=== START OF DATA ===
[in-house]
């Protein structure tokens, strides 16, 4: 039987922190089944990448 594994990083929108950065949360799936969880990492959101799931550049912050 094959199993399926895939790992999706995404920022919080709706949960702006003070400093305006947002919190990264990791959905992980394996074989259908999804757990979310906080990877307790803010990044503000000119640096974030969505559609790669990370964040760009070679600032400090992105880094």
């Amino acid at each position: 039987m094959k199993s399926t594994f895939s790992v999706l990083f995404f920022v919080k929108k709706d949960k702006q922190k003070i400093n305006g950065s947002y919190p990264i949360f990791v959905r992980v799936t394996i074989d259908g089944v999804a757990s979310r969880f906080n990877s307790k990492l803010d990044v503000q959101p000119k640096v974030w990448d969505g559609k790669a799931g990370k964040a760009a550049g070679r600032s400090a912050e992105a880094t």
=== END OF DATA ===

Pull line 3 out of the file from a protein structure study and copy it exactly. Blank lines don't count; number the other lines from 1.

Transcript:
């Amino acid at each position: 039987m094959k199993s399926t594994f895939s790992v999706l990083f995404f920022v919080k929108k709706d949960k702006q922190k003070i400093n305006g950065s947002y919190p990264i949360f990791v959905r992980v799936t394996i074989d259908g089944v999804a757990s979310r969880f906080n990877s307790k990492l803010d990044v503000q959101p000119k640096v974030w990448d969505g559609k790669a799931g990370k964040a760009a550049g070679r600032s400090a912050e992105a880094t």